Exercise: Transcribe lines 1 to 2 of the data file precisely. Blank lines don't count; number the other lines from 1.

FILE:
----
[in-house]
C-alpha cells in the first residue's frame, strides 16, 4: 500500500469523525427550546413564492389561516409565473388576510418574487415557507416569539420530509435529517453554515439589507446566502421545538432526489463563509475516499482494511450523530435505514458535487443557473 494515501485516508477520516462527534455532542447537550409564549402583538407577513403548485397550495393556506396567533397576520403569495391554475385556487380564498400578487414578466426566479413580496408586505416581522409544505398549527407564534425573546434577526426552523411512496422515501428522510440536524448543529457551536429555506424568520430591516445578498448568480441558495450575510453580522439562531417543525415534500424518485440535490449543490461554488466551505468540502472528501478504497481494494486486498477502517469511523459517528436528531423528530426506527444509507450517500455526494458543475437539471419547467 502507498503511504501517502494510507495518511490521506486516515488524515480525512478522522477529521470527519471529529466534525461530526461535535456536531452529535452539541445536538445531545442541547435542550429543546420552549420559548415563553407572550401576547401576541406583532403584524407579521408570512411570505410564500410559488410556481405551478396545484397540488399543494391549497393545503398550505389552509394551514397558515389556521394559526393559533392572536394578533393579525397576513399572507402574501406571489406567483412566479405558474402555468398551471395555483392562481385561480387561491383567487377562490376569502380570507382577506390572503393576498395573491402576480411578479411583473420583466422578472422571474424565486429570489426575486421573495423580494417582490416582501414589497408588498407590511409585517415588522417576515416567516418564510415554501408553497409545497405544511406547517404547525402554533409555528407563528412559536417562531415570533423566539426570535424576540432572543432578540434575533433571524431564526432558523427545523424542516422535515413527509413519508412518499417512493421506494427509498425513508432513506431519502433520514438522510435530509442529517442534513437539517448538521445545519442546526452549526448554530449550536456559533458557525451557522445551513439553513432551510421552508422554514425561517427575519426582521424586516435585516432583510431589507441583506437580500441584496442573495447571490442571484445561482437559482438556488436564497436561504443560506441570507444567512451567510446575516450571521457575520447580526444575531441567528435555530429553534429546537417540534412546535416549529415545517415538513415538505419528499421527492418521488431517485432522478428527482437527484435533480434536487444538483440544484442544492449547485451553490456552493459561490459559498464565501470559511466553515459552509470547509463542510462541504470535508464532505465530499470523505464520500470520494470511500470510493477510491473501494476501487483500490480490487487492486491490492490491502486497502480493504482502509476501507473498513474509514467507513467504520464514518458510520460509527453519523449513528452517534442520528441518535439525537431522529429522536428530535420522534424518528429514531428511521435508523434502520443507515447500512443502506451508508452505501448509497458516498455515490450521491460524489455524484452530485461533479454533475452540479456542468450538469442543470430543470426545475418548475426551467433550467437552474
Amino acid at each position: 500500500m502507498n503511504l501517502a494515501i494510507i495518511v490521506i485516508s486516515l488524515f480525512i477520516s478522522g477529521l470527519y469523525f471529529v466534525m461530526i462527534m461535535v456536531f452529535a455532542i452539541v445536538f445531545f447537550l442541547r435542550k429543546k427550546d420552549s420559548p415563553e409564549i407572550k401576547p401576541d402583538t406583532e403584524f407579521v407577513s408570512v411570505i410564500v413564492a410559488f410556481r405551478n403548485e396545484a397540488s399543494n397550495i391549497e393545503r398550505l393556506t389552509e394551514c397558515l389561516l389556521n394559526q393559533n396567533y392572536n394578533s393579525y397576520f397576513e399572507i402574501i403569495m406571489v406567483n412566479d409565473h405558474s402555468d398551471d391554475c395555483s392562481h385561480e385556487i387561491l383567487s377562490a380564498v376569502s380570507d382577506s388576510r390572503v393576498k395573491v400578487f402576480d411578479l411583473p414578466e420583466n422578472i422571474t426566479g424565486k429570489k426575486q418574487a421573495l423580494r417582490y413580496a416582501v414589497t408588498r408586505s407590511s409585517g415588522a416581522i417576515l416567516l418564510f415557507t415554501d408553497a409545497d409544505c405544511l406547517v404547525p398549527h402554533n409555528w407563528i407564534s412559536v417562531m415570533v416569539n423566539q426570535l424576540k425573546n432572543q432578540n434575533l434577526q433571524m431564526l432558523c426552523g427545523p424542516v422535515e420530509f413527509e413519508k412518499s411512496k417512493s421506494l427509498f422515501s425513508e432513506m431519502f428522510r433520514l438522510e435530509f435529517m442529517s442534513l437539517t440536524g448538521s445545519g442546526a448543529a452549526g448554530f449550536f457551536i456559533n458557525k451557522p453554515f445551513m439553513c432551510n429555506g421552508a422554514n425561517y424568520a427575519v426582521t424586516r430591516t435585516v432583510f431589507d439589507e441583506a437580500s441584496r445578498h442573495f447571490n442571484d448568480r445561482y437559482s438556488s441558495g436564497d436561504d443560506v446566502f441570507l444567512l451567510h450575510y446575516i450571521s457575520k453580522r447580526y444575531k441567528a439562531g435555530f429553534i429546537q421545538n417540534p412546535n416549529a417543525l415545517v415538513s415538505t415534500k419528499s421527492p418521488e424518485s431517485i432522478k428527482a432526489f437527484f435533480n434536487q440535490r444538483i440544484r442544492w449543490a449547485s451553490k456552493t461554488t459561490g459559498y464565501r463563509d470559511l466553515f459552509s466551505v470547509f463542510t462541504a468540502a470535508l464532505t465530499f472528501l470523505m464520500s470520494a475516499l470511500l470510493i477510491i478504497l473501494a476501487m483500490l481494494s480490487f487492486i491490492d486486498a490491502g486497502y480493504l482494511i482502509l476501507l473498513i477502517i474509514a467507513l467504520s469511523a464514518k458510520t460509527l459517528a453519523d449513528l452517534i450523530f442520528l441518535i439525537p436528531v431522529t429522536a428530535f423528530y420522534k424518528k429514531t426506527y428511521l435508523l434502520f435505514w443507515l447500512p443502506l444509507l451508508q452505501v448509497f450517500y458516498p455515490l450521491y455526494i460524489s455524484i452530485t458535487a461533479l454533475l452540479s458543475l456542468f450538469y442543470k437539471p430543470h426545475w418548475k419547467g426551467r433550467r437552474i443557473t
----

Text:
[in-house]
C-alpha cells in the first residue's frame, strides 16, 4: 500500500469523525427550546413564492389561516409565473388576510418574487415557507416569539420530509435529517453554515439589507446566502421545538432526489463563509475516499482494511450523530435505514458535487443557473 494515501485516508477520516462527534455532542447537550409564549402583538407577513403548485397550495393556506396567533397576520403569495391554475385556487380564498400578487414578466426566479413580496408586505416581522409544505398549527407564534425573546434577526426552523411512496422515501428522510440536524448543529457551536429555506424568520430591516445578498448568480441558495450575510453580522439562531417543525415534500424518485440535490449543490461554488466551505468540502472528501478504497481494494486486498477502517469511523459517528436528531423528530426506527444509507450517500455526494458543475437539471419547467 502507498503511504501517502494510507495518511490521506486516515488524515480525512478522522477529521470527519471529529466534525461530526461535535456536531452529535452539541445536538445531545442541547435542550429543546420552549420559548415563553407572550401576547401576541406583532403584524407579521408570512411570505410564500410559488410556481405551478396545484397540488399543494391549497393545503398550505389552509394551514397558515389556521394559526393559533392572536394578533393579525397576513399572507402574501406571489406567483412566479405558474402555468398551471395555483392562481385561480387561491383567487377562490376569502380570507382577506390572503393576498395573491402576480411578479411583473420583466422578472422571474424565486429570489426575486421573495423580494417582490416582501414589497408588498407590511409585517415588522417576515416567516418564510415554501408553497409545497405544511406547517404547525402554533409555528407563528412559536417562531415570533423566539426570535424576540432572543432578540434575533433571524431564526432558523427545523424542516422535515413527509413519508412518499417512493421506494427509498425513508432513506431519502433520514438522510435530509442529517442534513437539517448538521445545519442546526452549526448554530449550536456559533458557525451557522445551513439553513432551510421552508422554514425561517427575519426582521424586516435585516432583510431589507441583506437580500441584496442573495447571490442571484445561482437559482438556488436564497436561504443560506441570507444567512451567510446575516450571521457575520447580526444575531441567528435555530429553534429546537417540534412546535416549529415545517415538513415538505419528499421527492418521488431517485432522478428527482437527484435533480434536487444538483440544484442544492449547485451553490456552493459561490459559498464565501470559511466553515459552509470547509463542510462541504470535508464532505465530499470523505464520500470520494470511500470510493477510491473501494476501487483500490480490487487492486491490492490491502486497502480493504482502509476501507473498513474509514467507513467504520464514518458510520460509527453519523449513528452517534442520528441518535439525537431522529429522536428530535420522534424518528429514531428511521435508523434502520443507515447500512443502506451508508452505501448509497458516498455515490450521491460524489455524484452530485461533479454533475452540479456542468450538469442543470430543470426545475418548475426551467433550467437552474